Senate GOP mulls skinny aid package without ag funding

Source: ByBy Philip Brasher, Agri-Pulse • Posted: Thursday, August 20, 2020

Senate Republicans are circulating a trimmed down coronavirus aid package that leaves out additional aid for farmers as well as the $1,200-per-person stimulus checks included in their earlier, $1 trillion HEALS Act.

The new proposal includes business liability protections that are a top priority for GOP leaders and also would authorize a second round of Paycheck Protection Program loans with more favorable terms for farmers based on their Schedule F income.

The GOP proposal comes as the House is preparing to vote on a bill that would provide $25 billion to the Postal Service.

Democrats have previously rejected Republican suggestions to pass a series of COVID-19 aid bills on a piecemeal basis, and there is no sign either the House or the Senate bill has a chance of passing the other chamber.

The Senate GOP’s HEALS Act is a package of bills that included authorization for $20 billion to the Agriculture Department to compensate producers and processors for coronavirus-related losses.

A key Senate Republican who was involved in crafting the HEALS Act provisions for agriculture, John Hoeven of North Dakota, said he has talked to Agriculture Secretary Sonny Perdue as recently as this week about how to spend $14 billion that USDA already has in its Commodity Credit Crop. for additional coronavirus relief.

Hoeven, who chairs the Senate Agriculture Appropriations Subcommittee, indicated that he is still working on getting additional money included in a new aid package. “As far as the $20 billion in new funding included in the HEALS Act, we continue working with our colleagues in Congress to come to an agreement for additional agriculture assistance,” he said in a statement to Agri-Pulse.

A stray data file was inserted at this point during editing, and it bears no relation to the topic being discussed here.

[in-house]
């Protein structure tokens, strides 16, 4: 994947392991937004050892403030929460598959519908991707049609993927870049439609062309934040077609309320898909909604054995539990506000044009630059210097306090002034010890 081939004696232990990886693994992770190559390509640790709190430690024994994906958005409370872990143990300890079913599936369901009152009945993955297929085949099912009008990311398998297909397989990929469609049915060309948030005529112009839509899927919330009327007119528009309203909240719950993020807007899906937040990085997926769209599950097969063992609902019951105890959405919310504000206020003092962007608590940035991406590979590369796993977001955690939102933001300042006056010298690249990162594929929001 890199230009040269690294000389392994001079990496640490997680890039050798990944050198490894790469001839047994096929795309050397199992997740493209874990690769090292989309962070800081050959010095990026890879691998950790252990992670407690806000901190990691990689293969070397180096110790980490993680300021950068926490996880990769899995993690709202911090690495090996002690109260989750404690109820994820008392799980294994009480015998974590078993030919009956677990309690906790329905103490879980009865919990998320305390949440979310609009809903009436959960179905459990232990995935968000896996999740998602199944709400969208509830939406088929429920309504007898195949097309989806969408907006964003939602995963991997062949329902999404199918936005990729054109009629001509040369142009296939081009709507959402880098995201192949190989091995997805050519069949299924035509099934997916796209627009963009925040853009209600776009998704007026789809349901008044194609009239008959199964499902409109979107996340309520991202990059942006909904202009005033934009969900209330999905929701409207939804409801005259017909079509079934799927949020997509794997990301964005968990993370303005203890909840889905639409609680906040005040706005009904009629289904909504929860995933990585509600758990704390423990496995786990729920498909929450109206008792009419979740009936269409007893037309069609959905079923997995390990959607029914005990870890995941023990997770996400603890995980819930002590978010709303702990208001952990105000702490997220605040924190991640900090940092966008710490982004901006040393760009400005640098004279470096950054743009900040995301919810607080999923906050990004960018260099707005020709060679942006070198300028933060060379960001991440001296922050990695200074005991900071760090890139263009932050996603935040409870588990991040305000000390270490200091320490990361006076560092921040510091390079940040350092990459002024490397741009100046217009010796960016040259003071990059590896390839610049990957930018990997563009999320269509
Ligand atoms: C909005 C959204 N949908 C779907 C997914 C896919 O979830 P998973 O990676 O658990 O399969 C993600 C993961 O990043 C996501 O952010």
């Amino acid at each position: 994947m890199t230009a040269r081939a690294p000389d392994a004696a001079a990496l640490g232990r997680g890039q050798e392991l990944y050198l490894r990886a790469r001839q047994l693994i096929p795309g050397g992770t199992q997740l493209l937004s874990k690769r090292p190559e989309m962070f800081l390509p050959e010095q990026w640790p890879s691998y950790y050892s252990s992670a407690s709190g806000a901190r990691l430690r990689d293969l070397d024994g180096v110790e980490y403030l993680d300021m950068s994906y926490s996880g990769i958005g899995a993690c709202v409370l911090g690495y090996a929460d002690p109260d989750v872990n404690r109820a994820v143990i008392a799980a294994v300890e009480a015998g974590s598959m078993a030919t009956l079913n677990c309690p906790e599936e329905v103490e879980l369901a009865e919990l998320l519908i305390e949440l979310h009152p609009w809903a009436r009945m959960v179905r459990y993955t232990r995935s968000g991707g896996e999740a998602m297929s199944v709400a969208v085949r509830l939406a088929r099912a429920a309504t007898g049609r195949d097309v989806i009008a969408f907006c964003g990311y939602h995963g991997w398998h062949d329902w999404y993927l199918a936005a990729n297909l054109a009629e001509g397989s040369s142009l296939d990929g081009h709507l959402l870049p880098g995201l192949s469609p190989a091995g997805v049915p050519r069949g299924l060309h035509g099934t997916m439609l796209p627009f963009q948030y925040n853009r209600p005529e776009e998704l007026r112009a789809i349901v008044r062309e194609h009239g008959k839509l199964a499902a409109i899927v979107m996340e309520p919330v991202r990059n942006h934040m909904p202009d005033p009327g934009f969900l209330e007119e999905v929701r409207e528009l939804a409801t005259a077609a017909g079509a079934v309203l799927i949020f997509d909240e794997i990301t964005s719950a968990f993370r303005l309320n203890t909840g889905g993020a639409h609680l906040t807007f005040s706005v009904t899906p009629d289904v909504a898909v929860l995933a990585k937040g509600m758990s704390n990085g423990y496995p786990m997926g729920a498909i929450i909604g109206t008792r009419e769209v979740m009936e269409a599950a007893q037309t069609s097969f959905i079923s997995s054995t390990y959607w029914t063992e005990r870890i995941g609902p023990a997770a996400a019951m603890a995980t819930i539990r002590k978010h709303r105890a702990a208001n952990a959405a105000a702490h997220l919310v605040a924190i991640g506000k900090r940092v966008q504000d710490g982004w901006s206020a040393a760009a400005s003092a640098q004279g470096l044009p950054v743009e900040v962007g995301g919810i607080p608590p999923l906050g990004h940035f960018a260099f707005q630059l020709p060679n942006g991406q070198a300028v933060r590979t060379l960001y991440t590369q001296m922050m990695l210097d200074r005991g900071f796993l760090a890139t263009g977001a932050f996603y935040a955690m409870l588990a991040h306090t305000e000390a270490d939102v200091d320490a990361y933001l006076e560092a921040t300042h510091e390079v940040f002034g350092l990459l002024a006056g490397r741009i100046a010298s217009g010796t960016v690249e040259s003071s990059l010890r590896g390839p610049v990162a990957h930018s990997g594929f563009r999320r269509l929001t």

The HEALS Act also included PPP provisions for farmers similar to what is in the new GOP draft. The new bill includes one key change on eligibility for new PPP loans: The HEALS Act would require applicants to show a 50% drop in gross income between a quarter in 2019 and a quarter in 2020. The draft bill would lower that threshold to 35%.

Andrew Walmsley, director of congressional relations for the American Farm Bureau Federation, called the draft bill “a step in the right direction toward addressing the pressing needs of America’s farmers and ranchers” but said it “fails to recognize the deep damage COVID-19 is inflicting on American agriculture. Among the pressing issues is increasing direct assistance to farmers. Federal support is playing a crucial role in keeping farms above water as this pandemic continues to take its toll on families across the country.”

He noted that the PPP provisions would allow the forgivable loans to be used for for the cost of personal protective equipment but doesn’t allow money to go for farmworker housing and transportation expenses.

Liam Donovan, a lobbyist with Bracewell LLP, said that Senate Republicans apparently believe the Postal Service issue has provided an opening to advance a smaller coronavirus aid bill.

“How they intend to overcome this by weaving a handful of these policies together is unclear. And unless and until they can line up 50 votes for a package, skinny or otherwise, they will not be summoned back to Washington,” Donovan wrote in an analysis of the bill.

The Senate is not scheduled to be back in session until Sept. 8.

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